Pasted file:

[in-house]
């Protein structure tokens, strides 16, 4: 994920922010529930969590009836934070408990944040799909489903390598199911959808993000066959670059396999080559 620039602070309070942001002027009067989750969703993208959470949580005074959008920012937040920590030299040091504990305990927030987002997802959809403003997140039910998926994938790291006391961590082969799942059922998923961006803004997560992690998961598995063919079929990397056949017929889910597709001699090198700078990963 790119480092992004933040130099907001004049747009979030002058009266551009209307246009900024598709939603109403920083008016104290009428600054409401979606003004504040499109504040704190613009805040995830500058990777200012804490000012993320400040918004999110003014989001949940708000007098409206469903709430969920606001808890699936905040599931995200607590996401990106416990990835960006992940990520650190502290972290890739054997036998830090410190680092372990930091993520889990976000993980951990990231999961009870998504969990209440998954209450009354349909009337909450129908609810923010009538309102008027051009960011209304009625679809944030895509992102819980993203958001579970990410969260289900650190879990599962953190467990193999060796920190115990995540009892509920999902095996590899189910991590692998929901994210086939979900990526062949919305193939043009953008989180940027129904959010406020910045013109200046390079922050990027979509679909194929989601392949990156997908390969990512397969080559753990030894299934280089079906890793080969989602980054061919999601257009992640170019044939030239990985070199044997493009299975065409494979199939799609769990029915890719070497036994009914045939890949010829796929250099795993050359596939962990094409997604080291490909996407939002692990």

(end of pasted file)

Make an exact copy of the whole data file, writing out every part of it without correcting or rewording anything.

[in-house]
């Protein structure tokens, strides 16, 4: 994920922010529930969590009836934070408990944040799909489903390598199911959808993000066959670059396999080559 620039602070309070942001002027009067989750969703993208959470949580005074959008920012937040920590030299040091504990305990927030987002997802959809403003997140039910998926994938790291006391961590082969799942059922998923961006803004997560992690998961598995063919079929990397056949017929889910597709001699090198700078990963 790119480092992004933040130099907001004049747009979030002058009266551009209307246009900024598709939603109403920083008016104290009428600054409401979606003004504040499109504040704190613009805040995830500058990777200012804490000012993320400040918004999110003014989001949940708000007098409206469903709430969920606001808890699936905040599931995200607590996401990106416990990835960006992940990520650190502290972290890739054997036998830090410190680092372990930091993520889990976000993980951990990231999961009870998504969990209440998954209450009354349909009337909450129908609810923010009538309102008027051009960011209304009625679809944030895509992102819980993203958001579970990410969260289900650190879990599962953190467990193999060796920190115990995540009892509920999902095996590899189910991590692998929901994210086939979900990526062949919305193939043009953008989180940027129904959010406020910045013109200046390079922050990027979509679909194929989601392949990156997908390969990512397969080559753990030894299934280089079906890793080969989602980054061919999601257009992640170019044939030239990985070199044997493009299975065409494979199939799609769990029915890719070497036994009914045939890949010829796929250099795993050359596939962990094409997604080291490909996407939002692990």